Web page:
Jenna Ortega Does Wednesday Addams Her Way

The actress, much like Wednesday herself, just wants to make audiences squirm a little.

A portrait of Jenna Ortega wearing a dress with frills
Photograph by Ben Cope

Jenna Ortega had an idea that was too dark, for even Wednesday Addams. The actress, who plays the iconic character in the new Netflix series Wednesday, wanted to pretend to hang herself, Harold and Maude-style, during an early scene in which Wednesday’s parents Morticia (Catherine Zeta-Jones) and Gomez (Luis Guzmán) are canoodling in a car. “I was going to strangle myself in the backseat and just be thrashing around while this really sweet serenade was happening. You could see me kicking and punching in the background and then I would just freeze and stop,” Ortega tells me over the phone. “It’s within the first couple of minutes of the show and I thought it would be good—and I was shot down immediately. ‘We cannot make jokes like that.’”

In the past year, Ortega has emerged as the queen of the new generation of scream queens. She began 2022 getting attacked by Ghostface in the latest Scream sequel, was a member of the crew of pornographers victimized by a horny old lady in X, and she’s now taking on the Goth girl all others aspire to be in Wednesday, a teen-centered take on Charles Addams’s morbid cartoon character. Of course, Wednesday is not doing any screaming—she’s hoping others react that way to her presence. The braid-wearing menace is a natural fit for Ortega, for whom the Wednesday comparisons started long before she got cast in the role. “I think it’s because I can be pretty deadpan sometimes, and very, very sarcastic,” she says. “I have a darker sense of humor and I’m interested in darker things. I’m into gore.”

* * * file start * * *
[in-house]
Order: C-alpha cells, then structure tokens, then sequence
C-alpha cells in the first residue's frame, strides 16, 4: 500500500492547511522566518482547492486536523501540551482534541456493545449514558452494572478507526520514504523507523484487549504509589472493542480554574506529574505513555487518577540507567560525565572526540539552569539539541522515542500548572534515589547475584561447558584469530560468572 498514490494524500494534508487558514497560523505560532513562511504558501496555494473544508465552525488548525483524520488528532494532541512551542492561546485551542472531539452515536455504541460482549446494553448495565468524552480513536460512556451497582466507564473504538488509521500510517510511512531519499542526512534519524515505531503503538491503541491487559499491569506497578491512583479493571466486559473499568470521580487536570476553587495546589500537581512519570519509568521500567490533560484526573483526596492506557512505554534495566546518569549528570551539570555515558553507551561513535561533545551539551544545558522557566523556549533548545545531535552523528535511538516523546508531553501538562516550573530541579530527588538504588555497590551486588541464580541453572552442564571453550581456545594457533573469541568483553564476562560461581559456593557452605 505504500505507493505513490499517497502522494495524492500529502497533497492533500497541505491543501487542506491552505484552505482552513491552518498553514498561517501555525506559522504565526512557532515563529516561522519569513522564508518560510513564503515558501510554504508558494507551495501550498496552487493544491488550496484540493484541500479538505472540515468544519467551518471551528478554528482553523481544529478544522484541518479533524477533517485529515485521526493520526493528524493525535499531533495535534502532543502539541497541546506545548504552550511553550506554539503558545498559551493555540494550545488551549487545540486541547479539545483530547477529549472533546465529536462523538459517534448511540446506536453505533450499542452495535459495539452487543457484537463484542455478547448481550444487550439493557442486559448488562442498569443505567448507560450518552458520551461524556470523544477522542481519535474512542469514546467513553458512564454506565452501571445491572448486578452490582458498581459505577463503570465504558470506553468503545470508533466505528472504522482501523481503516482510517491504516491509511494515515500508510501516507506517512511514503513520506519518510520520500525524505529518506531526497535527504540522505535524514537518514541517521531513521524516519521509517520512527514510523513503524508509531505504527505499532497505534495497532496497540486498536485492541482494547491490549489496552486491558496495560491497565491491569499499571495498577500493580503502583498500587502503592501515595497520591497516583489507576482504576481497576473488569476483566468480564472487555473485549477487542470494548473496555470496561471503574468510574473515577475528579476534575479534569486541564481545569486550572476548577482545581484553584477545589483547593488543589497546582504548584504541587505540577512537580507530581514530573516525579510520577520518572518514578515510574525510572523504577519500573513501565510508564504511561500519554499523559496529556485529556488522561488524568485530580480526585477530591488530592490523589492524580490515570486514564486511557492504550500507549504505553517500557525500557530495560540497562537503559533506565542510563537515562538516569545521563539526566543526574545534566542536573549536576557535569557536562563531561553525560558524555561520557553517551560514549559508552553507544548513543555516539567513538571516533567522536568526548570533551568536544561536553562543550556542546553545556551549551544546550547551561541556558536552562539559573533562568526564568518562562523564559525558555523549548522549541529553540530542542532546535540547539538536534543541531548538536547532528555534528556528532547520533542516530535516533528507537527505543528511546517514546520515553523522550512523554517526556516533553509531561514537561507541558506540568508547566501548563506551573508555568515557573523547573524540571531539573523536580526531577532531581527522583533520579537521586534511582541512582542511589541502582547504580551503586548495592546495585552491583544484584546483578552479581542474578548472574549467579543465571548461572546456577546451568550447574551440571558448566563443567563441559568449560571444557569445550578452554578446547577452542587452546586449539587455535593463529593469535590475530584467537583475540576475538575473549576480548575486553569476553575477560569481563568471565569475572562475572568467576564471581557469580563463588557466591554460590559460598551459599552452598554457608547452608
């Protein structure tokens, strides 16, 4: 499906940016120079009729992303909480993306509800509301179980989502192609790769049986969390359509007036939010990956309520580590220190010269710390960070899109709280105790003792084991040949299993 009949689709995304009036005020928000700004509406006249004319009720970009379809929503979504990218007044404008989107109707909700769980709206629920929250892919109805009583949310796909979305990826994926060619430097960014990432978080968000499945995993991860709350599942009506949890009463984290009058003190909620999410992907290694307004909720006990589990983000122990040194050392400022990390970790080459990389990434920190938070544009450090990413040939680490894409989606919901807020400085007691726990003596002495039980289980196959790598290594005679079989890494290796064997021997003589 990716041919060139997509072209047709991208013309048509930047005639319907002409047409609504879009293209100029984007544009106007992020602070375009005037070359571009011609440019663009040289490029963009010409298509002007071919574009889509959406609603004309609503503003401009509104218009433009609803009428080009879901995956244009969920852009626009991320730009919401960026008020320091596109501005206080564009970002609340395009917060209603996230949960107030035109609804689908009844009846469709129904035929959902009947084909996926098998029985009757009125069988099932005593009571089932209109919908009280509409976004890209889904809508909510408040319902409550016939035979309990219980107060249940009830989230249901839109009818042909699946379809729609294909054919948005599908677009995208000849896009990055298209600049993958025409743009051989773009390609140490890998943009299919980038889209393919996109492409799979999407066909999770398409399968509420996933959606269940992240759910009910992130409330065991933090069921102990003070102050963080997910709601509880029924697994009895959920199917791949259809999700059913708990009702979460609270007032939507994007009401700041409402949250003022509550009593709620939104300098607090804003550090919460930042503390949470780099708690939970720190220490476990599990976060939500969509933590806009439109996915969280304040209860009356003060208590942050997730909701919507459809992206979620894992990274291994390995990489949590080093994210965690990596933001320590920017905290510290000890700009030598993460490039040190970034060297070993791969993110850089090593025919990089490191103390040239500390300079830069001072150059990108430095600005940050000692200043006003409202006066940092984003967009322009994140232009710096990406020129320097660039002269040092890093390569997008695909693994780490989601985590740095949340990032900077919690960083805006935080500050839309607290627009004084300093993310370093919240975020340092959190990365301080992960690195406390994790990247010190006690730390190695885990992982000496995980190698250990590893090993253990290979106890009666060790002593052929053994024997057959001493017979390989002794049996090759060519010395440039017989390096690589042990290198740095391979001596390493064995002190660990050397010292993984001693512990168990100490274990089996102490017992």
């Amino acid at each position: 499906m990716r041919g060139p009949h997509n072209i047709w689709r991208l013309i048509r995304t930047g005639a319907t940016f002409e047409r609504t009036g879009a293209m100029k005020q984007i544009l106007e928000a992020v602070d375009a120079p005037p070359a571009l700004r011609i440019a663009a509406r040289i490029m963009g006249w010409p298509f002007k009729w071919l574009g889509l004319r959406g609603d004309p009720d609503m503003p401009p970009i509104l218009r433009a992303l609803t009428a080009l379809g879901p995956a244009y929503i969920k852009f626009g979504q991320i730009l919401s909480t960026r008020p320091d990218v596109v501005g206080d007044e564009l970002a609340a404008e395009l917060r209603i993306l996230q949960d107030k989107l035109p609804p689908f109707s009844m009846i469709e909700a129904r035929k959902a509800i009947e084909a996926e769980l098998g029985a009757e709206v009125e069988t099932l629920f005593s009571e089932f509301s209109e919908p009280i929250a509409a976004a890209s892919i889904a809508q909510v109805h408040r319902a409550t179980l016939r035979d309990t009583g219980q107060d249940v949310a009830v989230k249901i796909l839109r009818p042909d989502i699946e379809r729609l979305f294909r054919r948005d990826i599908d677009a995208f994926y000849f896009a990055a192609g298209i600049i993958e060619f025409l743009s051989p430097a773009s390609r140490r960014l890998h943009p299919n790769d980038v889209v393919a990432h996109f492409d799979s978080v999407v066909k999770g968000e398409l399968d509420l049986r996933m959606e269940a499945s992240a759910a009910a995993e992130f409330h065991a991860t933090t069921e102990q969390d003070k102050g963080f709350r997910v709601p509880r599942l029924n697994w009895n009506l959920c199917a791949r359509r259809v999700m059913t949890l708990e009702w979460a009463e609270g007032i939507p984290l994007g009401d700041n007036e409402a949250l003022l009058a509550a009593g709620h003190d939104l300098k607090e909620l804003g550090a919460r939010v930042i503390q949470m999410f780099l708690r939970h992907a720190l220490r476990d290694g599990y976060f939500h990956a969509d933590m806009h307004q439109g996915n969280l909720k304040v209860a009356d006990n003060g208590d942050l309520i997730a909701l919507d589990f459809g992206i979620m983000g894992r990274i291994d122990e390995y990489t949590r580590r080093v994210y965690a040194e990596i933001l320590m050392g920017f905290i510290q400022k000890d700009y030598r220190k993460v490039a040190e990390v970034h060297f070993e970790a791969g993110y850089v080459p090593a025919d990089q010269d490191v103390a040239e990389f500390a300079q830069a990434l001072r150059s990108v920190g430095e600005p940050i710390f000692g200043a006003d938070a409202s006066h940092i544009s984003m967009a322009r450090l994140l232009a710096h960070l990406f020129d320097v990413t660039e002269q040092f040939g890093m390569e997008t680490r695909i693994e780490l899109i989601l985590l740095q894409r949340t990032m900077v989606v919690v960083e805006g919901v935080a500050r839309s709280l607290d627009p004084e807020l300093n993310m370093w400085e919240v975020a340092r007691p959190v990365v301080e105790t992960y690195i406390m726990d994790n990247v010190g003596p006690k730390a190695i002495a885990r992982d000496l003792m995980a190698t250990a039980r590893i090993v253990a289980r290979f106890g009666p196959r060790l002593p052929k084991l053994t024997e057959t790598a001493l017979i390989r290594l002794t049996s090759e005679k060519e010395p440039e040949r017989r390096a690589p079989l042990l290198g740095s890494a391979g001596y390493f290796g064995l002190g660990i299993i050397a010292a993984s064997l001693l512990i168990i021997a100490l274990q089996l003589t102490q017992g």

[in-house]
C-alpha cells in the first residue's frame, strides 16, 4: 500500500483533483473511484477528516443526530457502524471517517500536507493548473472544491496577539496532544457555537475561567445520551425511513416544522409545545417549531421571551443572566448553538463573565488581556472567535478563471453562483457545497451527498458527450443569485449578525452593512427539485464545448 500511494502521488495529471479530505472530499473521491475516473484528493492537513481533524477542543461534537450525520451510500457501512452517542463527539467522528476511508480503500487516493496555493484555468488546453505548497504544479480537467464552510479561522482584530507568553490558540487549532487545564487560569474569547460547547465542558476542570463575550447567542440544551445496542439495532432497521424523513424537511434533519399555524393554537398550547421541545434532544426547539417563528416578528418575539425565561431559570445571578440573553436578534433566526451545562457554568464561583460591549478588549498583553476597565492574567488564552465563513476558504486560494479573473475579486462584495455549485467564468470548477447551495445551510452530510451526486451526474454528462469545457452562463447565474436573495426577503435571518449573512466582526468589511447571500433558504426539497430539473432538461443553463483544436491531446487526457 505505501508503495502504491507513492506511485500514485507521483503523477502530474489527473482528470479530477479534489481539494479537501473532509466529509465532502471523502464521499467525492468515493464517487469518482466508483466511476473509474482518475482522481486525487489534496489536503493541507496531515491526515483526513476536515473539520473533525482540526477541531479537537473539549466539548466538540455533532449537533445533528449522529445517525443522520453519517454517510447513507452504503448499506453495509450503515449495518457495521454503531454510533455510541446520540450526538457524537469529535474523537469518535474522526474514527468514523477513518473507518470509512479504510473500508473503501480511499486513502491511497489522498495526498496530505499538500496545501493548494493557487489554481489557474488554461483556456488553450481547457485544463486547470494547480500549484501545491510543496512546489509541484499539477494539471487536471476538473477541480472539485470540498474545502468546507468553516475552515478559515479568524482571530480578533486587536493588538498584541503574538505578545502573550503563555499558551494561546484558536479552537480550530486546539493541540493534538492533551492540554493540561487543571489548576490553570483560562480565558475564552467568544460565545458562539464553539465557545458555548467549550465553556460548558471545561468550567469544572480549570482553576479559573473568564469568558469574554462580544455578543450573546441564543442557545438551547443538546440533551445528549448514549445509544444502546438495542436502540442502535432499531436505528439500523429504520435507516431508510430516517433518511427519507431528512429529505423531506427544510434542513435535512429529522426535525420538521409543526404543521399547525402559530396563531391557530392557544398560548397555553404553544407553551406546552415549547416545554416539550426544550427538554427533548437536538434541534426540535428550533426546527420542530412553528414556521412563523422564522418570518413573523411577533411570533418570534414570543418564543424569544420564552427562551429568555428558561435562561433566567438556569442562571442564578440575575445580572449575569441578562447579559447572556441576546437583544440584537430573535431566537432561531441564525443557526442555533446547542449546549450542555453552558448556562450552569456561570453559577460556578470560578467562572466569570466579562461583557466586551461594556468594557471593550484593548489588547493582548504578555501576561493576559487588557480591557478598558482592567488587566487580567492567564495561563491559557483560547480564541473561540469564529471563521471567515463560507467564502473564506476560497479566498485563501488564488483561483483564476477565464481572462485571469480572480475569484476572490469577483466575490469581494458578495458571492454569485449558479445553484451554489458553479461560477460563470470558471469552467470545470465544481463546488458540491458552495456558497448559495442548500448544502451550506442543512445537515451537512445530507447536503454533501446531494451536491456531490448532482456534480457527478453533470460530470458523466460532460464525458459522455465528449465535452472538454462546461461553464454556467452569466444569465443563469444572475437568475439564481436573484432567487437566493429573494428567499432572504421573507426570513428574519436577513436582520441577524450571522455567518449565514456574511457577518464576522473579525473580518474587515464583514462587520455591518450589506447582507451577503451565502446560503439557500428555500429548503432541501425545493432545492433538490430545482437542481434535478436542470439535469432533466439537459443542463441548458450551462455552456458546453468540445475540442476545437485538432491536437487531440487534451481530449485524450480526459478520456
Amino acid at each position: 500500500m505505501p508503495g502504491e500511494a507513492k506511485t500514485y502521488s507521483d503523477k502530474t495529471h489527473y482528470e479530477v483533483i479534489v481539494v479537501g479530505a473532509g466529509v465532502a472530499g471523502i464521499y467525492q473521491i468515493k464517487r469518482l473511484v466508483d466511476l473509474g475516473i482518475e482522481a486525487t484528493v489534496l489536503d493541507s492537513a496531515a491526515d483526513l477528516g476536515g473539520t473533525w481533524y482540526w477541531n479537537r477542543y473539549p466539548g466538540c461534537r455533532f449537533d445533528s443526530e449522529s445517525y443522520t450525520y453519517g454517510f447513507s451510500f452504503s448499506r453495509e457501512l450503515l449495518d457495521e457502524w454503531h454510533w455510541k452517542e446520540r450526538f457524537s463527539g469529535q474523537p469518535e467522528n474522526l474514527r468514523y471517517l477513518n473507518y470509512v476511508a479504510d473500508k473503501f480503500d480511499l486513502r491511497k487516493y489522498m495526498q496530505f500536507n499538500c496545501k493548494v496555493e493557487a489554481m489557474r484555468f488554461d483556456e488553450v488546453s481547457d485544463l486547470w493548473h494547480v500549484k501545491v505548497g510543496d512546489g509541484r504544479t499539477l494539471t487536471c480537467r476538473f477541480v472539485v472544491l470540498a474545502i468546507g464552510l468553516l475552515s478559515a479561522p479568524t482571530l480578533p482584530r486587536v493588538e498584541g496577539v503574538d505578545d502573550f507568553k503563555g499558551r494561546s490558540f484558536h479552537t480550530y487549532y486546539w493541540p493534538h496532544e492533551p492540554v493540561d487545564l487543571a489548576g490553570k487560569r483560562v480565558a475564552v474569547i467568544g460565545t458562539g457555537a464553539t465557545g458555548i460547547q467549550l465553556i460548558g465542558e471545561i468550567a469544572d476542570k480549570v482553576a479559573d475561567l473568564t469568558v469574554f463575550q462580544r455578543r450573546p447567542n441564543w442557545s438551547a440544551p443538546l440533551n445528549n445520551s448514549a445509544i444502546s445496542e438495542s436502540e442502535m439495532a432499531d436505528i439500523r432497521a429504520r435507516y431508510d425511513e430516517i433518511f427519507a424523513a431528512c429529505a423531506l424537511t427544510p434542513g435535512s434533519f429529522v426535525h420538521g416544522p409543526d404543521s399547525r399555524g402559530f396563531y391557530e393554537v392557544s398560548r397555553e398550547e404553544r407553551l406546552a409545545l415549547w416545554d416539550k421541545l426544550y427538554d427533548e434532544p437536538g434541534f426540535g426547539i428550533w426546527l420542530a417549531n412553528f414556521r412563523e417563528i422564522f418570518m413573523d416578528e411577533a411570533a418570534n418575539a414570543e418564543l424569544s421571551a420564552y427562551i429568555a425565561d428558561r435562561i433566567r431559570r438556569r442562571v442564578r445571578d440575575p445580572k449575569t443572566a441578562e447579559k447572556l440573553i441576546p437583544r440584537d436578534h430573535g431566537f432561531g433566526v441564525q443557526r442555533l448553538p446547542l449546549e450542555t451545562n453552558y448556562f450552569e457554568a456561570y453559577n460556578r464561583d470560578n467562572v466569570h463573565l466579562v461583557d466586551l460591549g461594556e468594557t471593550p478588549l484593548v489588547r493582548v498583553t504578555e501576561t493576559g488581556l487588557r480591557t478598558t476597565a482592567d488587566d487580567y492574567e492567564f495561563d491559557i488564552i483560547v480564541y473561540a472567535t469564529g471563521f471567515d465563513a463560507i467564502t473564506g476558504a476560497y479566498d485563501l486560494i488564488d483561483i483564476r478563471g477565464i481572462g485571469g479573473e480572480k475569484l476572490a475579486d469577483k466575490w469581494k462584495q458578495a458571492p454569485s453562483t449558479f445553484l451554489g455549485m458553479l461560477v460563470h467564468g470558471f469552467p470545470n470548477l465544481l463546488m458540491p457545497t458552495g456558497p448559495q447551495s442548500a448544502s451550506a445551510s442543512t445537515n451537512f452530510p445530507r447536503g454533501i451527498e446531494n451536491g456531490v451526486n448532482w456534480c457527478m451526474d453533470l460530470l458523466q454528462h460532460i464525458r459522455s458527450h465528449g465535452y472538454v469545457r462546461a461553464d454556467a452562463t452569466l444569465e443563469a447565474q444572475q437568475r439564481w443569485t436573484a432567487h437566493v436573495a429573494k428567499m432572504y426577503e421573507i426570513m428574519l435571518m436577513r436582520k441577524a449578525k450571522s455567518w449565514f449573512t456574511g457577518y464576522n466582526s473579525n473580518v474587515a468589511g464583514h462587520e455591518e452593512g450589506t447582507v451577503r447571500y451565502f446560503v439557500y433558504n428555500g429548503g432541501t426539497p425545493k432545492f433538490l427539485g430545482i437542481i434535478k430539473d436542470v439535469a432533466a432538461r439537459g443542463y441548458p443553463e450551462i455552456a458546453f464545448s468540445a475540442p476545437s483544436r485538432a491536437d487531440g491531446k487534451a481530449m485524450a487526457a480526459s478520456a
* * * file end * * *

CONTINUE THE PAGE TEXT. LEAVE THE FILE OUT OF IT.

Her love of all things horror took root when she was around 13 years old—when she started watching the likes of Nightmare on Elm Street, Scream, and Halloween. But the Coachella Valley native decided to get into acting at age six, when she saw the Denzel Washington thriller Man on Fire and declared she wanted to be the “Puerto Rican Dakota Fanning.” (Why was a 6-year-old watching a Tony Scott movie? “Yeah, my mother asked me the same question,” she says. The story goes that her older sister was watching; Ortega sat on her lap and became entranced.)

When director Tim Burton reached out to Ortega about joining Wednesday, she was a little hesitant. She’d been moving away from TV—one of her first big roles was playing the younger version of the titular Jane on Jane the Virgin—but the opportunity to play someone like Wednesday and work with Burton ultimately drew her back to the small screen. The series finds Wednesday being shipped away to Nevermore Academy, her parents’s alma mater, after she unleashes some piranhas on a water polo team when they bully her brother, Pugsley. At Nevermore, she finds herself an outcast among outcasts, her macabre nature off-putting even to werewolves and sirens.